The European industry plans to go really high-tech, and to move into markets in which competition comes not so much from low-cost textile producers in China, India, Bangladesh and Pakistan but from manufacturers of comparable products and components made of metal, plastics, wood, etc. In short, it is gearing up to move into areas inaccessible to India and China.
Paradoxically, Indian computer experts and software engineers could well find themselves working hand-in-glove with the European industry. This is because IT is at the heart of the strategy the industry has devised.
The new strategy was unveiled by Euratex, the Brussels-based lobbyist-cum-think tank, at a conference held here earlier this month. The keynote speaker was Janez Potocnik, the EUs new commissioner for science and research. His audience included not only CEOs from leading European manufacturing companies but also representatives of European scientific and industrial research institutes.
They will be key players in the Euratexs strategy. Called the European technology platform for the future of the textiles and clothing, it involves the industry as well as machinery manufacturers and service providers and the scientific and educational communities. The successful outcome of the platform will require the support of national and regional public authorities and the European Commission, the EUs executive arm, which is a major source of funding for R&D.
The aim of the technology platform is three-fold. One, move away from commodities towards speciality products using high-tech processes, based on nano-, micro- and biotechnologies; new coatings and lamination; digital processes, etc. Two, continue the development of technical textiles. This year slightly over 50% of these textiles will be used by the transport and construction industries and for protective end uses. Another 9% will be used by furniture manufacturers and some 8% by the medical and health sector.
Three, move away from mass-produced garments towards a new industrial era characterised by customisation, personalisation and on-demand production coupled with intelligent logistics, distribution and services. A Belgian firm of shirt manufacturers already offers its customers garments that are virtually made-to-measure, and at a price that is not much higher than that in a department store.
The Belgian firm obviously relies heavily on IT for several stages of the process. But it also relies on garment manufacturers in East European and southern Mediterranean countries where wages are much lower than in Belgium. Of course, European research institutes are trying to find ways of using robots ather than humans to make garments, but success has eluded them so far.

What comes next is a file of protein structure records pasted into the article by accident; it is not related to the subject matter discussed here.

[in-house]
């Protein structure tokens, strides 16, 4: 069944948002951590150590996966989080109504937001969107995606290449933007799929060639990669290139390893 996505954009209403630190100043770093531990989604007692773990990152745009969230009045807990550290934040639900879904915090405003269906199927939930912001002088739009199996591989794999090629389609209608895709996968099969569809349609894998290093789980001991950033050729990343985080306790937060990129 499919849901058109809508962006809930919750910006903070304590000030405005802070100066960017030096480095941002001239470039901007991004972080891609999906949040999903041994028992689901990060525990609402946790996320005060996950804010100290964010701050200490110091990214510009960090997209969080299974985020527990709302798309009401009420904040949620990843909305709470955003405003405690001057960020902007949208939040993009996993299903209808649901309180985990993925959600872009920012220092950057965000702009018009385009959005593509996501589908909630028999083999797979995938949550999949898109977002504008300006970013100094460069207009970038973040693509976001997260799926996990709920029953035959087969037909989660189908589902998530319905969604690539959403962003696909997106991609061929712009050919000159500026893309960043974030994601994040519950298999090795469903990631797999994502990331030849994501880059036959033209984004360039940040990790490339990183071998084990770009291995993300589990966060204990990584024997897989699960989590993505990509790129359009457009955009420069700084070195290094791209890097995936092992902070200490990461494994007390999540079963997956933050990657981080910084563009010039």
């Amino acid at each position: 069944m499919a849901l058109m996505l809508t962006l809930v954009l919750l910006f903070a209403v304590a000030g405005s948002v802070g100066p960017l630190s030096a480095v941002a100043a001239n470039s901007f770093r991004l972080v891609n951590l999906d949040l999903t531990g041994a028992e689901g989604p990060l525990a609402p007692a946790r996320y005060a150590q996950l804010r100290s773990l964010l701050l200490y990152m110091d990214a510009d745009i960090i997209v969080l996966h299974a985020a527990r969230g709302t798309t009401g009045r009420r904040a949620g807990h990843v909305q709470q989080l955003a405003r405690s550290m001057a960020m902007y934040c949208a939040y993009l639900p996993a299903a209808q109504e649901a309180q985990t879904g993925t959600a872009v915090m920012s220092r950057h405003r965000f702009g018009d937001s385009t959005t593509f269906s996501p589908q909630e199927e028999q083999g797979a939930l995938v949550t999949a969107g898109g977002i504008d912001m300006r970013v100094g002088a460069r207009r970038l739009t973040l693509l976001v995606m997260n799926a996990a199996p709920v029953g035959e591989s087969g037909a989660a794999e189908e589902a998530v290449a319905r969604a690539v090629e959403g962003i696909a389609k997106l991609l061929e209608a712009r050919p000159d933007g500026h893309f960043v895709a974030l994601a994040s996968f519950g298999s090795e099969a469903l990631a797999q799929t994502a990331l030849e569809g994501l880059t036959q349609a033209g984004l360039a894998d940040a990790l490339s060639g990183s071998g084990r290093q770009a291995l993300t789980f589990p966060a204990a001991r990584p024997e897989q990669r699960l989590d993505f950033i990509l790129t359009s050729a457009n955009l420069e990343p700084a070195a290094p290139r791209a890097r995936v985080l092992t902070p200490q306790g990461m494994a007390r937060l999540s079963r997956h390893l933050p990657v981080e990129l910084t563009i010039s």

Should Indian textile and garment manufacturers be alarmed at these developments Not really, although they, too, will have to follow the high-tech road in the future. The Euratex strategy is not designed to meet Indian and Chinese competition. This is clear from the sub-title of the strategy: A vision for 2020. It is a long-term strategy.
Moreover, the European industry will not find it easy to implement this resolutely 21st century strategy. Euratex itself points out that the industry consists of some 200,000 companies in the 25-nation EU, some 95% of which are small and medium-sized. Because the industry is so fragmented, it lacks the necessary financial and human resources. Other shortcomings listed by Euratex include a general lack of long-term company and industry strategies, a fragmentation, duplication and discontinuity of research efforts, and shortcomings in the ability to translate research results into product- and process- innovation.
The European industry remains a major industrial sector, with an annual turnover of 215 billion euro and a workforce of 2.6 billion. It is the leading exporter of textiles in the world. And Euratexs strategy will be fully supported by the EC with funding, because it fits in well with the EUs global strategy of turning the EU into the worlds most competitive, knowledge-based economy by 2010.